A Celebration of the Life of Amb. Mark Palmer

April 10, 2013
12:00 pm - 02:00 pm

Mark Palmer Memorial from National Endowment for Democracy on Vimeo.

About the event

Ambassador Mark Palmer, who served as US Ambassador to Hungary from 1986-1990 and as a speechwriter to three Presidents, played a leading role in drafting President Ronald Reagan’s historic Westminster Address to the British Parliament, in which Reagan proposed the initiative that led to the establishment of NED. In addition, Palmer served on the NED Board of Directors from 1990-1999.

NED President Carl Gershman offered a eulogy for Amb. Palmer. :: more


Welcoming Remarks
Peter Swiers

Film Screening
Mark Palmer: Freedom’s Champion

Additional remarks by

The Honorable Laurence Silberman
John Huston
Andrew Cheney
Shiraz Mahyera
Carl Gershman
Hans Hoenig
The Honorable Paula Dobriansky
His Excellency András Simonyi
The Honorable William J. Burns
The Honorable Nancy Pelosi

About Mark Palmer

Mark Palmer was born in Ann Arbor Michigan. He graduated Phi Beta Kappa and magna cum laude from Yale University, and was married to Sushma Palmer for 47 years. They met when Mark was posted at the US Embassy in Delhi in 1964.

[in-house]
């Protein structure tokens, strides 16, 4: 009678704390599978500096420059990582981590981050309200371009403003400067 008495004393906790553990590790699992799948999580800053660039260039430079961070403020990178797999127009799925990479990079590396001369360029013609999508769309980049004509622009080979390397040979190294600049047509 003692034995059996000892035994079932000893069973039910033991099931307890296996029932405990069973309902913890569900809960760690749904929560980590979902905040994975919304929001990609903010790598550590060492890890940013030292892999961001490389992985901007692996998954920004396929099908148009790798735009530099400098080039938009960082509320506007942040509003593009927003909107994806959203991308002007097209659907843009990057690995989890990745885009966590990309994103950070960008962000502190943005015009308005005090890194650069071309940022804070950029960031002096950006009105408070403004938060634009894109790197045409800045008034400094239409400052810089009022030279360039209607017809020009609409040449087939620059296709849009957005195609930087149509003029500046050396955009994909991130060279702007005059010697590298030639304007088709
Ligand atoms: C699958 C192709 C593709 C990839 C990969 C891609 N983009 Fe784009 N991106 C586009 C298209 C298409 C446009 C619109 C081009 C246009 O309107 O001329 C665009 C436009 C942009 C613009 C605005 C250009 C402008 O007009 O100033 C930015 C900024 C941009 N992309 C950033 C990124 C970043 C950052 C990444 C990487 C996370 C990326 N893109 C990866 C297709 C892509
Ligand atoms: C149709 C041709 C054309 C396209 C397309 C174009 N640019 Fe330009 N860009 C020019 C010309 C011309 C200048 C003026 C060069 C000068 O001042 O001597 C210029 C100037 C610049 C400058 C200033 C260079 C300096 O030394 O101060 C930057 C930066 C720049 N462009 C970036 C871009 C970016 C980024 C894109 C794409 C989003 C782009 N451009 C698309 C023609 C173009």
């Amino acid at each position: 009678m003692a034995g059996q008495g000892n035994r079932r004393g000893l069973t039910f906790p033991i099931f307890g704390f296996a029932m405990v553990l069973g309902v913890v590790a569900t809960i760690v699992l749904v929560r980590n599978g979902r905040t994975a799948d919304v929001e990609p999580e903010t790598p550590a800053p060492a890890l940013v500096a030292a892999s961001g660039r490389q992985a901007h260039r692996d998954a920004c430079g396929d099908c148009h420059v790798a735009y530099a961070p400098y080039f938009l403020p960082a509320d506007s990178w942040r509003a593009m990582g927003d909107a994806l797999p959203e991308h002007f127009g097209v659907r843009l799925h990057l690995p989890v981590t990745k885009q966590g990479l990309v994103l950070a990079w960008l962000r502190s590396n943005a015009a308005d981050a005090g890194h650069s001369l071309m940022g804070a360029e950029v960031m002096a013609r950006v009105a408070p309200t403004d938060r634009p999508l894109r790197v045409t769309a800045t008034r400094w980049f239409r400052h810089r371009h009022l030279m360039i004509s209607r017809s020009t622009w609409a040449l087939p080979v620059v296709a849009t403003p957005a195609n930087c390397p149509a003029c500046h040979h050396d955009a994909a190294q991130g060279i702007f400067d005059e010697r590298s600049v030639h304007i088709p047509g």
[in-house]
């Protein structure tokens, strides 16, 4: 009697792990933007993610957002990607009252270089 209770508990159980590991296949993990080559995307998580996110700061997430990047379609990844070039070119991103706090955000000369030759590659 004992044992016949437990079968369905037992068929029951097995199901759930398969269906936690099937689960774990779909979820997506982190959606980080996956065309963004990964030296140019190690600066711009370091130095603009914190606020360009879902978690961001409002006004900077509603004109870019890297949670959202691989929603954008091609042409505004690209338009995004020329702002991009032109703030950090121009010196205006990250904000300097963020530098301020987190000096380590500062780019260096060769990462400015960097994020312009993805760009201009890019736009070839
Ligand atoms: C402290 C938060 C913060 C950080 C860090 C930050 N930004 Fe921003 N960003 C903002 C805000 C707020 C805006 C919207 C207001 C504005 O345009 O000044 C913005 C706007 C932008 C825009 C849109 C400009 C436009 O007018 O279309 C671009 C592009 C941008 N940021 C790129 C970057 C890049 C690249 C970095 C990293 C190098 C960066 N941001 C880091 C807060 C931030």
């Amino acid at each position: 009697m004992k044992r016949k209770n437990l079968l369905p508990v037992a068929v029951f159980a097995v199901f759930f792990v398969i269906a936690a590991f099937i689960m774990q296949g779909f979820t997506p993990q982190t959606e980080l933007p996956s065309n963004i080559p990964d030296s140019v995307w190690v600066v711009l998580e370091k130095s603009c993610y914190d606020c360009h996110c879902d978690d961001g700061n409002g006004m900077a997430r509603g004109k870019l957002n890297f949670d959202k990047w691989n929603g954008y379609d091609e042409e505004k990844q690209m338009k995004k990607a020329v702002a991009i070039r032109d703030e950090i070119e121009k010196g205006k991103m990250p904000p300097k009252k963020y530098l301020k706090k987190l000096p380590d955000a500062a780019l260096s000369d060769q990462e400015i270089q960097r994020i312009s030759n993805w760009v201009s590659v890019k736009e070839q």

Described by the New York Times in 1989 as “the most active Western booster for economic and political liberalization”, Mark had an extensive record of government service from 1964 -1990, including four overseas posts, and as Deputy Assistant Secretary of State and chief “Kremlinologist” in charge of Soviet affairs. He was also speechwriter for three presidents and six secretaries of state, and the United States Ambassador to Hungary.

One of the first venture capitalists in Central and Eastern Europe after the fall of the Berlin Wall in 1990, Mark Palmer founded independent national television stations in six countries to encourage democracy development in the region. From his home base in Washington, DC from 1996 onwards, he devoted his entrepreneurship to attempting to bring independent television to the Middle East and to creating jobs through real estate development in the DC Metropolitan Area.

Mark remained active in promoting democracy until the very end, through advocating legislative action on the Hill, service on government committees and non-profit boards, and support of Freedom House, the Council for the Community of Democracies and other NGOs and worthy causes.